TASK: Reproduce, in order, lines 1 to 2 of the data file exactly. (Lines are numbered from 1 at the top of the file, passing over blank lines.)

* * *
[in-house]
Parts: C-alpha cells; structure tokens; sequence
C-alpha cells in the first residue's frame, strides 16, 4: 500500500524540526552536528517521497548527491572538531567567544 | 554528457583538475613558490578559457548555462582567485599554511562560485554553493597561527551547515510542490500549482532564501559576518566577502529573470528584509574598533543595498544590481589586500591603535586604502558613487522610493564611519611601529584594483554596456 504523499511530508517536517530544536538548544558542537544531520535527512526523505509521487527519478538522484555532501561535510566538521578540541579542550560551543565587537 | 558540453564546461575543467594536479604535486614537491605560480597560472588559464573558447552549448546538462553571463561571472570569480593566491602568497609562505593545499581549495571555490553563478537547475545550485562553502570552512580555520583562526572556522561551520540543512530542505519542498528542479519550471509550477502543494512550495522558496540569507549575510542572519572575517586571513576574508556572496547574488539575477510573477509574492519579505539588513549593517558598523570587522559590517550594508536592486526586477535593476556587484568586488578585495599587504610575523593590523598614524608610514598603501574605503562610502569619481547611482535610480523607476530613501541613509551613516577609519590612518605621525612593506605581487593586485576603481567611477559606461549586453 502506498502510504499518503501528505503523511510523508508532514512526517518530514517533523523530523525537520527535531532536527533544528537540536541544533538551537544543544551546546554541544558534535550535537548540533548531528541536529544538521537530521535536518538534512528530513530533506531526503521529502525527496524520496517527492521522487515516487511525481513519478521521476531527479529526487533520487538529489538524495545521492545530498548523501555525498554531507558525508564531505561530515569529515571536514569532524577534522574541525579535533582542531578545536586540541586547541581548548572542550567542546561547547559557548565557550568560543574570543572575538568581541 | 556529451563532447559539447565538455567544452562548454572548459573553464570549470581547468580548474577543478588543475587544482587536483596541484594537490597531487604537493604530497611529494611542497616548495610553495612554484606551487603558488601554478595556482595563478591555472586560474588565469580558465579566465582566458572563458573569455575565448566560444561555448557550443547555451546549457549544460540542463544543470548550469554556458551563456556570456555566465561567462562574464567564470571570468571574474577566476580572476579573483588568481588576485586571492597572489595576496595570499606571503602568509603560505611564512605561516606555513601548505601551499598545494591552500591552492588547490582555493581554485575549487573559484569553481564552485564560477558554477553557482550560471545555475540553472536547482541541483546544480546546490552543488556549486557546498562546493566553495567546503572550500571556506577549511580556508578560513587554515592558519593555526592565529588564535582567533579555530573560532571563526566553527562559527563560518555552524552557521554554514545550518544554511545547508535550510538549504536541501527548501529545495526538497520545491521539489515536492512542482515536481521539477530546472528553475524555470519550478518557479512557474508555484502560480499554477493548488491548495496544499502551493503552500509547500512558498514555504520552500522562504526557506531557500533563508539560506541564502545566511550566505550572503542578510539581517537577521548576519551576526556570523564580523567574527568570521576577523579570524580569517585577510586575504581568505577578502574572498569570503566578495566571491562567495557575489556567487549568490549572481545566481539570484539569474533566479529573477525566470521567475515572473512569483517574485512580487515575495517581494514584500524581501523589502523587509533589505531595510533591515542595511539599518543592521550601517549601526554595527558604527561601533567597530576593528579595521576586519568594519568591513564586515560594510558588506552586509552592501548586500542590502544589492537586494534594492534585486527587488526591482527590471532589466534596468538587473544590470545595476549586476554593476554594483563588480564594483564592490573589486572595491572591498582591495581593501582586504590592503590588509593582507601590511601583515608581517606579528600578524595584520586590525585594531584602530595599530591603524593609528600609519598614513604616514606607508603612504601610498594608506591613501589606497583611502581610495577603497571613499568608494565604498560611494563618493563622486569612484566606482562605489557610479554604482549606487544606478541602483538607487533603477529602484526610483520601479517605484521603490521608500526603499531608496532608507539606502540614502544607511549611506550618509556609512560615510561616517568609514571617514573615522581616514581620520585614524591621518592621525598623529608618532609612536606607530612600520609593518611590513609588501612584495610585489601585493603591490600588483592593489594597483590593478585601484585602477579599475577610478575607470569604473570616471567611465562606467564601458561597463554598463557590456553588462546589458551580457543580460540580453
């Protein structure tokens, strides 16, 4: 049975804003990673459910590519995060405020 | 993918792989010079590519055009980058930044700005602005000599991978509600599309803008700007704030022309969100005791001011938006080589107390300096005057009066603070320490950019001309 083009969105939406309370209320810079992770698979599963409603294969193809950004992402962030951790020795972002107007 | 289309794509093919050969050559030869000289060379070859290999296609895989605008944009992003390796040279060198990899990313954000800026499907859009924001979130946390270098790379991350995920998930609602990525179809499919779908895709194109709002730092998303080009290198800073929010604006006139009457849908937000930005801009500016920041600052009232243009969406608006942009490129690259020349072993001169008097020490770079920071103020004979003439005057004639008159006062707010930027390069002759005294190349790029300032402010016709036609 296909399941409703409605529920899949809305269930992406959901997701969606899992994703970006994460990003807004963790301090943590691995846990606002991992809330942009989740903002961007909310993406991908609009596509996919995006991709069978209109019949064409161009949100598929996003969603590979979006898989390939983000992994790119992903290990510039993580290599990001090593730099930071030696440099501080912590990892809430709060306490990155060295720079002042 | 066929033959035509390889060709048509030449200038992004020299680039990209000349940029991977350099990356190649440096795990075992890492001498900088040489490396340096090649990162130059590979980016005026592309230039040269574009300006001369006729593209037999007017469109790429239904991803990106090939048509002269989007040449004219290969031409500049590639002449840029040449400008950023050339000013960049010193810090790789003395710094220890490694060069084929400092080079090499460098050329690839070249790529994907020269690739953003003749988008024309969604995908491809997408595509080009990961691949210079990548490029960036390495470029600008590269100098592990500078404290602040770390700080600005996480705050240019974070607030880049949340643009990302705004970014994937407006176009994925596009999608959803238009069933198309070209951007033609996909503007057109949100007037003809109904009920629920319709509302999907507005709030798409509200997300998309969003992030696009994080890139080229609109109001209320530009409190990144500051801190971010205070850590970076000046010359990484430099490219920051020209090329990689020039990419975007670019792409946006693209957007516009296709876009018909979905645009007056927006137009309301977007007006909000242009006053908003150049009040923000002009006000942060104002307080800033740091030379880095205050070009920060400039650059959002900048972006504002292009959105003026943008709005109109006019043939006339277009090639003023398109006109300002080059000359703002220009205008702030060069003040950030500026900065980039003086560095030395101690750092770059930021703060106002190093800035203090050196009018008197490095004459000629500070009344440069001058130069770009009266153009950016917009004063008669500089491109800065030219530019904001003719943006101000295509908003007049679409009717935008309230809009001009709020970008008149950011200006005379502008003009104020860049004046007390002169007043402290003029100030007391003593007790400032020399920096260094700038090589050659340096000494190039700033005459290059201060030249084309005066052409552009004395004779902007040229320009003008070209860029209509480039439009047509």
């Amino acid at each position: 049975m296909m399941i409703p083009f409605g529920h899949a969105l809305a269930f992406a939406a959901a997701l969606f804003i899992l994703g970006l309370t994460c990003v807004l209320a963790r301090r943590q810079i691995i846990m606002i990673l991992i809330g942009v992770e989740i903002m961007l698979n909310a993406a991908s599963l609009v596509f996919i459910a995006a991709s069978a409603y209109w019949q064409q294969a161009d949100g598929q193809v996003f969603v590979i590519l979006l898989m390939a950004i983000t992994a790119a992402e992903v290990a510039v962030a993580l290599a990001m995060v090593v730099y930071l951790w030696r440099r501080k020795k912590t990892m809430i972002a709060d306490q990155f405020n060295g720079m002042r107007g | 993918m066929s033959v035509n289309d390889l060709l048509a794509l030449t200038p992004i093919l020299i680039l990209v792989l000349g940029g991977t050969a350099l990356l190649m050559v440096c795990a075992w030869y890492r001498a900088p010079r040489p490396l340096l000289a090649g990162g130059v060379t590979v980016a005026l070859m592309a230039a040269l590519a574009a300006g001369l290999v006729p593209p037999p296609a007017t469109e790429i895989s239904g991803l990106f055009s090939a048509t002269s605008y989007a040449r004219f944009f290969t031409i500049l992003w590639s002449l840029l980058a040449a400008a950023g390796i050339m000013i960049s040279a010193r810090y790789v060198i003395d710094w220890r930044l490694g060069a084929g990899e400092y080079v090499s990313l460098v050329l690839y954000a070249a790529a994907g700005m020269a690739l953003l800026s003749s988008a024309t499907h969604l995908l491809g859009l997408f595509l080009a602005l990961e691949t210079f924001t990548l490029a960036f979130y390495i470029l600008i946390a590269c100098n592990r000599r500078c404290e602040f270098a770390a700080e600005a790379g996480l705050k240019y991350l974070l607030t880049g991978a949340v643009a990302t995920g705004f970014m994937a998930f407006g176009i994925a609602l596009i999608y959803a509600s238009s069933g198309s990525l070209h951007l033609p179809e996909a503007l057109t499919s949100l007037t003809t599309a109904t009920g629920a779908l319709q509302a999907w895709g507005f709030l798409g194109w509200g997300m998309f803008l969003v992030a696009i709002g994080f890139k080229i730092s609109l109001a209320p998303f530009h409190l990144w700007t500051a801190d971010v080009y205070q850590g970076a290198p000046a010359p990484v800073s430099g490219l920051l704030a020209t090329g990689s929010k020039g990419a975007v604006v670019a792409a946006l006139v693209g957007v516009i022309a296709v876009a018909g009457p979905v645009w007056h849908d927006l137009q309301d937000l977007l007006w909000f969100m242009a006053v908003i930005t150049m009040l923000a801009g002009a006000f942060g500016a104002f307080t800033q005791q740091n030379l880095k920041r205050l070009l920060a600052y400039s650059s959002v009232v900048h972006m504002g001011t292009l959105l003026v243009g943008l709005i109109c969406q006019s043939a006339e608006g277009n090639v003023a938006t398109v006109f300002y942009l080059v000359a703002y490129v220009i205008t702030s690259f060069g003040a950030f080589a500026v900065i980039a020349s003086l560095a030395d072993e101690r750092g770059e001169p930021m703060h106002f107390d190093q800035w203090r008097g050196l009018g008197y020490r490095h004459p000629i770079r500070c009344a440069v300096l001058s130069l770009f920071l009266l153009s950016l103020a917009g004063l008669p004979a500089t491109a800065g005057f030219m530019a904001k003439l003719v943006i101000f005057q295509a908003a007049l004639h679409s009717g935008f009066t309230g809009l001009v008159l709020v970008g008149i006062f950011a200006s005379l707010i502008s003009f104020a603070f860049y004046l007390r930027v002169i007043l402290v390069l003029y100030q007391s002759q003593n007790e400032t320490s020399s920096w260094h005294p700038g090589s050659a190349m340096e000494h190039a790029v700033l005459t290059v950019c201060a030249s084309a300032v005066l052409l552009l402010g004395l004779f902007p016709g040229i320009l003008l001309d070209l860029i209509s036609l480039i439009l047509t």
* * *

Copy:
[in-house]
Parts: C-alpha cells; structure tokens; sequence